2003 Thursday 0:58 AM Eastern Time
By HARVEY BLACK
Based on preliminary
research, conducted in Wuda, in China's Inner Mongolia
province, underground coal fires are putting harmful chemicals
into the air and perhaps affecting climate on a global scale,
according to the coordinator of a 60-member German-Chinese
scientific team examining such fires.
The effort is wide-ranging and involves a number of
disciplines, including geophysics, materials science, mining
technology and coal geology. Researchers are attempting to
examine how such fires start, how to fight them and what
impact the gases emitted affect both people and the
Stefan Voigt, of the German Remote Sensing Data Center in
Wessling, reported the team has found chlorine and sulfur
emissions from coal fires in Wuda.
"These (emissions) affect the environment and the people in
the surroundings," Voigt told United Press International. For
example, groundwater can become contaminated when the chlorine
and sulfur leach back into the ground or pollute the soil,
"What doesn't condense on the soil is absorbed into the
atmosphere and becomes acid rain. That's a terrible problem in
China," said Glenn Stracher, a geologist at East Georgia
College. Stracher is working on the research arranging to have
the chemical samples analyzed, though he is not part of the
Chinese-German research team.
"Inhaling the droplets that have hydrochloric acid or sulfuric
acid will cause lung irritation (and) causes respiratory
damage," said Robert Finkelman, a United States Geological
Survey geochemist, who has studied the consequences of
underground coal fires for decades. He is not connected with
the research in China.
Though the amount of chlorine and sulfur from these fires has
yet to be determined, Finkelman said there is reason to be
wary of what is happening.
"Whenever there is introduction of potentially toxic
substances into the environment, there is reason to be
concerned," he told UPI, adding that more research is needed,
such as finding out how far the gases travel and what sort of
chemical reactions they can precipitate.
"I wouldn't be an alarmist," Finkelman said. "I would say this
is a potential problem to determine whether or not there is a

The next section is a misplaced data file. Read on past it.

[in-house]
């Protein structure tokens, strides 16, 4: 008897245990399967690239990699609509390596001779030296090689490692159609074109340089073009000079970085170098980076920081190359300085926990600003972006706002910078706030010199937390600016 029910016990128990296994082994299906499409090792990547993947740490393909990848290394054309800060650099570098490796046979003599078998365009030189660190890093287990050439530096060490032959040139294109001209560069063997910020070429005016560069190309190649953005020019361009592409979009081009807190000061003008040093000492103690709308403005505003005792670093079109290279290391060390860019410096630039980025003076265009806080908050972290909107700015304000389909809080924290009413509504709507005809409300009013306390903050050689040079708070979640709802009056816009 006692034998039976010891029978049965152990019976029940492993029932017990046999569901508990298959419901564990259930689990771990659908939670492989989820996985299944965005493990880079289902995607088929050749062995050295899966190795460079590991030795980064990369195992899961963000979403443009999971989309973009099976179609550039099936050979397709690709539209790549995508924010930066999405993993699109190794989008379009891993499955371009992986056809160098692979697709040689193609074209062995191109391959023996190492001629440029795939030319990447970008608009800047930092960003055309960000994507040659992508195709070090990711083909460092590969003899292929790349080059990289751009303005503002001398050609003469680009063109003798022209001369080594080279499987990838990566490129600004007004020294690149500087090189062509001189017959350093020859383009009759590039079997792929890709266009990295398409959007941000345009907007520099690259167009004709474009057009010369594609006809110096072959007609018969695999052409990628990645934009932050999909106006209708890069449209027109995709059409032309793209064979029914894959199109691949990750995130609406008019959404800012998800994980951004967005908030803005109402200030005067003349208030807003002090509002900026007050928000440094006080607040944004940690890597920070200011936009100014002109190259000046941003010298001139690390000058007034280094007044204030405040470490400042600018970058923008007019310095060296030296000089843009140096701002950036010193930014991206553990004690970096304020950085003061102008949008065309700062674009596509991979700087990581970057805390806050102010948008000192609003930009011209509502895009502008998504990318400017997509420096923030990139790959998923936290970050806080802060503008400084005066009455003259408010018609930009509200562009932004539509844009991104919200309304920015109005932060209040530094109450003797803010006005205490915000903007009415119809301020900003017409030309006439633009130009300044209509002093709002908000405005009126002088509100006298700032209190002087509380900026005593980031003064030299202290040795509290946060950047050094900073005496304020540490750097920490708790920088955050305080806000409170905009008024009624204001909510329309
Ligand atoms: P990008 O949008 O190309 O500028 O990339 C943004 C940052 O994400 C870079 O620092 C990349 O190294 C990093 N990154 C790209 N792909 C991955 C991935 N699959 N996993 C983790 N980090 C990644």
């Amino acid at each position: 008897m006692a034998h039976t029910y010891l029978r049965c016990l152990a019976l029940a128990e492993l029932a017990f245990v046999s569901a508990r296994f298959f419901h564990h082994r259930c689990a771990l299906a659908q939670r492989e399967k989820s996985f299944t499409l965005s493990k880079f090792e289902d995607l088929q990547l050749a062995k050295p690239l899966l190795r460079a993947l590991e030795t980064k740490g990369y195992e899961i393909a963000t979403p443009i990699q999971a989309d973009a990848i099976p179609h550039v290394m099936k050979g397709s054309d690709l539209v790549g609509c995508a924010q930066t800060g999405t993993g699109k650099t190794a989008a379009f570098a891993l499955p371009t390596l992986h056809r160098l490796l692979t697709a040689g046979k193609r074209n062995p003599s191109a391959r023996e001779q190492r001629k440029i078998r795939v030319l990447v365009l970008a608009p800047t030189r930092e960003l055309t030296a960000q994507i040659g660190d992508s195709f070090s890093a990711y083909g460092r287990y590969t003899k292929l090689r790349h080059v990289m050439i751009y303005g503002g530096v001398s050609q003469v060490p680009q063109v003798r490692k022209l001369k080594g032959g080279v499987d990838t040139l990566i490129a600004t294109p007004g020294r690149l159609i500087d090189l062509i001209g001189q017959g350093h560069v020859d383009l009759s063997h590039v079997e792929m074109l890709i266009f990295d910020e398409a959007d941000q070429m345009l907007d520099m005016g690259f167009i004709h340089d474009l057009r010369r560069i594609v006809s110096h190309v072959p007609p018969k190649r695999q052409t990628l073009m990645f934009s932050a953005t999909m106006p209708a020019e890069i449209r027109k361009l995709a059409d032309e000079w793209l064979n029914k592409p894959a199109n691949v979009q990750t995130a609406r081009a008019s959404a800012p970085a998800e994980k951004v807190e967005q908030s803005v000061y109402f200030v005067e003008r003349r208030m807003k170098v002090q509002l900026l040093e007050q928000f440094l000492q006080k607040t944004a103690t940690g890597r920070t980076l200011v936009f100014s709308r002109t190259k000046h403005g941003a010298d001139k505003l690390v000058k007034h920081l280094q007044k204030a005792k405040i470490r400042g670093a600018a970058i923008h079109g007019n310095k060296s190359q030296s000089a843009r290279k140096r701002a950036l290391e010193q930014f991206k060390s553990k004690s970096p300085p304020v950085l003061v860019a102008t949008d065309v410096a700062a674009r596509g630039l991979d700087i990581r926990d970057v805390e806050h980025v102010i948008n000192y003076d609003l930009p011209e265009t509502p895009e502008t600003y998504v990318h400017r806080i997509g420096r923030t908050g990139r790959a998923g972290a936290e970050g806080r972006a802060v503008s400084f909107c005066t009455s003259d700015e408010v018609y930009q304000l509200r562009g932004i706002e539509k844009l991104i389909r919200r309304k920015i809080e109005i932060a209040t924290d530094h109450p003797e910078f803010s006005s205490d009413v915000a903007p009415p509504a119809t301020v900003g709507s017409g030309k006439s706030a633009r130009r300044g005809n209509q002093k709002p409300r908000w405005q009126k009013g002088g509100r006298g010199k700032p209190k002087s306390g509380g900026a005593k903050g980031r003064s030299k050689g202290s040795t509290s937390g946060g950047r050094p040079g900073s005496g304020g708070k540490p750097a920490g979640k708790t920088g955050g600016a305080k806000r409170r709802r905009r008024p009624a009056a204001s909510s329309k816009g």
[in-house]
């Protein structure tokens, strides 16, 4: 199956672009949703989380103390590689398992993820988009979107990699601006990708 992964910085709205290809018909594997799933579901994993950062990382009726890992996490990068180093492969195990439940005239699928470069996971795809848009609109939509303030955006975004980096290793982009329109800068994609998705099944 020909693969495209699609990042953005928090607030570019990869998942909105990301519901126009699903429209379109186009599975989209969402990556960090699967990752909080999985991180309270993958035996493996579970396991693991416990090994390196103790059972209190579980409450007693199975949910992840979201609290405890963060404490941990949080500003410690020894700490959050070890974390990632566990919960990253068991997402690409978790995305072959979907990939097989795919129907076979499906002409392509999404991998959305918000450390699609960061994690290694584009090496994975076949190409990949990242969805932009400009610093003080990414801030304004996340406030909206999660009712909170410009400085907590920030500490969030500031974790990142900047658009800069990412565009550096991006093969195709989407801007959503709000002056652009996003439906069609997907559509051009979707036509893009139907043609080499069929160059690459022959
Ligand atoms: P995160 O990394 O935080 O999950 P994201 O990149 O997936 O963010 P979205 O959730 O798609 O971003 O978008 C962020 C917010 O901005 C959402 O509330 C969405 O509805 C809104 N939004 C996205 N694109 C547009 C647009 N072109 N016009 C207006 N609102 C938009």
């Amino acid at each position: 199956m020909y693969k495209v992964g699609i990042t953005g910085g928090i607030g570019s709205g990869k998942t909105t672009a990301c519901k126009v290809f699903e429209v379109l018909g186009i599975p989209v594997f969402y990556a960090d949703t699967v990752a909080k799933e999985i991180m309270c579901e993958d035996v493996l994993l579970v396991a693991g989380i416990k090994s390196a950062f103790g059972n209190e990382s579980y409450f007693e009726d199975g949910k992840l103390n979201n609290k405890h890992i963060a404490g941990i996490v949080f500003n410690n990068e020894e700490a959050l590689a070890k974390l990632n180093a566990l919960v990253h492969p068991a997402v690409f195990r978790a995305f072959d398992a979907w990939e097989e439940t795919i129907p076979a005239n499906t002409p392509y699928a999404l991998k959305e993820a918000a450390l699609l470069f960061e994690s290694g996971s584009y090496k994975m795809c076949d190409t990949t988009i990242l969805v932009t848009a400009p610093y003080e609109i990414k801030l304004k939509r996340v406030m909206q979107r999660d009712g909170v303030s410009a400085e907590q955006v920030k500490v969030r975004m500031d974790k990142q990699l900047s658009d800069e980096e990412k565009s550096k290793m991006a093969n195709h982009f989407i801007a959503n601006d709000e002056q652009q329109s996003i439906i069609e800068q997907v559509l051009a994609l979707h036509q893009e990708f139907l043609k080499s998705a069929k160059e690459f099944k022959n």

In the United States, he said, even though about 120 coal
fires are burning, researchers have not yet assessed the
impact of pollutants on the environment and health of people.
"I think it's worthwhile to test the gases coming off these
fires," he said.
"I was astonished that this is not being done in the States,"
said Voigt, who with Stracher and Finkelman discussed the
issue during a panel on underground coal fires in February at
the American Association for the Advancement of Science annual
meeting in Denver.
The underground coal fires in China comprise but one instance
of what Stracher considers a potential global environmental
"Wherever these fires burn they destroy floral and faunal
habitats. They cause human suffering. They put all sorts of
pollutants into the atmosphere," he told UPI.
At present, underground coal fires are burning in India, the
United States and Indonesia, Stracher wrote in a forthcoming
paper to be published in the International Journal of Coal
Geology. He co-authored the paper with Tammy Taylor of the Los
Alamos National Laboratory in New Mexico.
Human activity can start an underground coal fire, as can
natural events. In 1962, a Pennsylvania local government's
decision to burn trash in an abandoned strip mine ignited an
underground coal fire in Centralia. Eleven hundred residents
had to be evacuated between 1985 and 1991 at a cost to the
U.S. government of $42 million, according to Stracher and
The fires in Wuda are the result of mining activities.
Coal fires also are prehistoric, said Dan Coates of the
California Regional Water Quality Control Board. He said he
has discovered evidence of coal fires several million years
ago in the Powder River Basin of Wyoming.